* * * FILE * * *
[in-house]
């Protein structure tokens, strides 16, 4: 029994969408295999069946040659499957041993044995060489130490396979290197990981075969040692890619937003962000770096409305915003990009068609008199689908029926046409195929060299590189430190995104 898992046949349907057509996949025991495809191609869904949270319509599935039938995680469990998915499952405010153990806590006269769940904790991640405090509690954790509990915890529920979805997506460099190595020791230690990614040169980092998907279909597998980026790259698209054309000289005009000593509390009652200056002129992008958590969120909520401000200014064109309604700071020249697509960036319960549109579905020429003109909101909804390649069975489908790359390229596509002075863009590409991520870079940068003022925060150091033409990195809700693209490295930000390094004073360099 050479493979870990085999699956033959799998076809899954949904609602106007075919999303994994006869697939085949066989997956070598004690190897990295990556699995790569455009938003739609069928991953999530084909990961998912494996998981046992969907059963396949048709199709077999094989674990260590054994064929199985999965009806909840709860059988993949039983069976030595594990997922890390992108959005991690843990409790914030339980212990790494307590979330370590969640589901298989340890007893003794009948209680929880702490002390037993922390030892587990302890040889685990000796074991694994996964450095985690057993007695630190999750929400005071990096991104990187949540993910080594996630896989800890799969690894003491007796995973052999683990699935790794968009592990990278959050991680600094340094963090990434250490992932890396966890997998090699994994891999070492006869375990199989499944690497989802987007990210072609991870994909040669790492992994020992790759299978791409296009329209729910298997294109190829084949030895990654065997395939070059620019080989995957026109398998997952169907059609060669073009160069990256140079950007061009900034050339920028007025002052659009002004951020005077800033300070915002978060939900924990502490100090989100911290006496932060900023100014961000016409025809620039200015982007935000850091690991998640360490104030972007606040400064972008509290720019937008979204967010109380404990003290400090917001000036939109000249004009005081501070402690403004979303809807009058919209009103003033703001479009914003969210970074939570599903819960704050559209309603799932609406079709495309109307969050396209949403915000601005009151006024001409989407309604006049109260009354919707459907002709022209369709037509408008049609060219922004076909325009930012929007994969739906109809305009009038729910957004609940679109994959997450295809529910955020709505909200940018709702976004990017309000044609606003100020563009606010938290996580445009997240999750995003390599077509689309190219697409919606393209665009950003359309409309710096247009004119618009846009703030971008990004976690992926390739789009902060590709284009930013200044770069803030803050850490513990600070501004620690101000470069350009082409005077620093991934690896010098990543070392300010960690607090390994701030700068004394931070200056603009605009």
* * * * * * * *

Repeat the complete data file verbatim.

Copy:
[in-house]
């Protein structure tokens, strides 16, 4: 029994969408295999069946040659499957041993044995060489130490396979290197990981075969040692890619937003962000770096409305915003990009068609008199689908029926046409195929060299590189430190995104 898992046949349907057509996949025991495809191609869904949270319509599935039938995680469990998915499952405010153990806590006269769940904790991640405090509690954790509990915890529920979805997506460099190595020791230690990614040169980092998907279909597998980026790259698209054309000289005009000593509390009652200056002129992008958590969120909520401000200014064109309604700071020249697509960036319960549109579905020429003109909101909804390649069975489908790359390229596509002075863009590409991520870079940068003022925060150091033409990195809700693209490295930000390094004073360099 050479493979870990085999699956033959799998076809899954949904609602106007075919999303994994006869697939085949066989997956070598004690190897990295990556699995790569455009938003739609069928991953999530084909990961998912494996998981046992969907059963396949048709199709077999094989674990260590054994064929199985999965009806909840709860059988993949039983069976030595594990997922890390992108959005991690843990409790914030339980212990790494307590979330370590969640589901298989340890007893003794009948209680929880702490002390037993922390030892587990302890040889685990000796074991694994996964450095985690057993007695630190999750929400005071990096991104990187949540993910080594996630896989800890799969690894003491007796995973052999683990699935790794968009592990990278959050991680600094340094963090990434250490992932890396966890997998090699994994891999070492006869375990199989499944690497989802987007990210072609991870994909040669790492992994020992790759299978791409296009329209729910298997294109190829084949030895990654065997395939070059620019080989995957026109398998997952169907059609060669073009160069990256140079950007061009900034050339920028007025002052659009002004951020005077800033300070915002978060939900924990502490100090989100911290006496932060900023100014961000016409025809620039200015982007935000850091690991998640360490104030972007606040400064972008509290720019937008979204967010109380404990003290400090917001000036939109000249004009005081501070402690403004979303809807009058919209009103003033703001479009914003969210970074939570599903819960704050559209309603799932609406079709495309109307969050396209949403915000601005009151006024001409989407309604006049109260009354919707459907002709022209369709037509408008049609060219922004076909325009930012929007994969739906109809305009009038729910957004609940679109994959997450295809529910955020709505909200940018709702976004990017309000044609606003100020563009606010938290996580445009997240999750995003390599077509689309190219697409919606393209665009950003359309409309710096247009004119618009846009703030971008990004976690992926390739789009902060590709284009930013200044770069803030803050850490513990600070501004620690101000470069350009082409005077620093991934690896010098990543070392300010960690607090390994701030700068004394931070200056603009605009």